We reviewed the heart rate monitor in the Galaxy S5 and not much has changed: it’s still finicky to use. Located directly next to the rear camera flash, you’ve got to hold your finger tip over it, covering it just right, without making noise and movement that would throw off the reading. I’d be willing to bet that the inability to get a proper reading has led to the heart rate monitor increasing its fair share of heart rates. Ironic, huh?

Samsung has extended the utility of the heart rate monitor to perform another test: a stress test. In this case, your heart rate variable is used to calculate your level of stress. Again, it’s ironic, but failure to consistently provide a successful reading actually increased my stress level. There’s also an Oxygen Saturation indicator which takes S Health one step further. I like and appreciate Samsung’s effort here, but the product needs to be improved before it truly becomes useful.

There may only be a small percentage of people regularly use the heart rate monitor and stress test, but for those that do it’s neat trick. Consistently tracking your heart rate at rest and after exercise could lead to a pretty interesting build up of historical data.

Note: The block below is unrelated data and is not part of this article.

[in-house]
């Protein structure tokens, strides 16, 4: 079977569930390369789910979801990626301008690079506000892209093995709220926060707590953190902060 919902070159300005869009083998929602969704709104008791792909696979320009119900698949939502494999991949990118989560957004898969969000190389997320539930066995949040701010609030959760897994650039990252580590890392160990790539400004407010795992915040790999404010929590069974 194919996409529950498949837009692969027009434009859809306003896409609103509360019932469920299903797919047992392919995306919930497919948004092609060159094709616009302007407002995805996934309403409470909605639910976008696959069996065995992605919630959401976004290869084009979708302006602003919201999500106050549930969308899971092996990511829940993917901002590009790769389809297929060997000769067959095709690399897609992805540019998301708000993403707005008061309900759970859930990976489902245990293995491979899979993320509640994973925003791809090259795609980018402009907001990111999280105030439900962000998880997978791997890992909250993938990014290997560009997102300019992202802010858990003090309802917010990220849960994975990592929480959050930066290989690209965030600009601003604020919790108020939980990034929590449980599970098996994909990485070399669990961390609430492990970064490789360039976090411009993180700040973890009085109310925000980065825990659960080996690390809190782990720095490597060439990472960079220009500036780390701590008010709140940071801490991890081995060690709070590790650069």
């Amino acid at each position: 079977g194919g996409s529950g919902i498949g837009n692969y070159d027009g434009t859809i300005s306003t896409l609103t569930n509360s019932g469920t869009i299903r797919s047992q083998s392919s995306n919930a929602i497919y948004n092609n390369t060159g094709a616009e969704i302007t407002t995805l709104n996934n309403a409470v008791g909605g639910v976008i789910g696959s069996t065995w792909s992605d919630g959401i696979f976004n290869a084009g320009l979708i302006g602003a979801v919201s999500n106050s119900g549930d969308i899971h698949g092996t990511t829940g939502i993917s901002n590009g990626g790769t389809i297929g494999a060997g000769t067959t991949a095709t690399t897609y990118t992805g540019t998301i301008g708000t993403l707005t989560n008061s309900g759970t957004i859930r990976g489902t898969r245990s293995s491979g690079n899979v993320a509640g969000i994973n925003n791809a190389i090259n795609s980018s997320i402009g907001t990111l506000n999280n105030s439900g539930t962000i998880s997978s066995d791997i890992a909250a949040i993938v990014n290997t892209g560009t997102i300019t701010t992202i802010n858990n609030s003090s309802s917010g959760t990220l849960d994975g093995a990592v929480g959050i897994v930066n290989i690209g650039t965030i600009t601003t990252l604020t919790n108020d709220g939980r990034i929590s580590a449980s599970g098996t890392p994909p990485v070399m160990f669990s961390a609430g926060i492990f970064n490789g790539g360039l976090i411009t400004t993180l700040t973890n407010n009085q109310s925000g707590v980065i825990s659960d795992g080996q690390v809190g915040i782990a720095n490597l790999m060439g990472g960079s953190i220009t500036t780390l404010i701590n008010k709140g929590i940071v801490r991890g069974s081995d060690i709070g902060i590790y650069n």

Another new capability of the Note 4’s S Health Sensor is a UV sensor to determine how harmful the sun’s rays are on any given day. It gets a reading every time, but I have a feeling it will be the least used of the above four features.

Samsung could have something huge with S Health as technology continues to evolve. Government, health insurance agencies, and hospitals are becoming more connected and smartphones could become an integral part of tracking, analyzing, and maintaining personal health. If that’s the case, Samsung is one step ahead of its competitors.

Pedometer & Excercise


I’ve grown to love the front-and-center step counting feature of S Health. At a quick glance it gives you an idea of how active you’ve been in any given day and it takes no effort to make it work. As long as you carry your phone with you it’s counting your steps. Samsung has beefed the Pedometer up with more options and better reporting without cluttering the interface. It’s really a job well done.

If you want a more advanced interface than the Pedometer, S Health has an “Excercise” option that records your walking, running, cycling, or hiking sessions, recording the fitness data accordingly. Combined with a Google Maps overlay that tracks your path, embedded music player, and Audio Guide, Excercise is a nice option when you’re specifically headed to workout. Don’t worry: it continues to keep tracking steps in your pedometer too.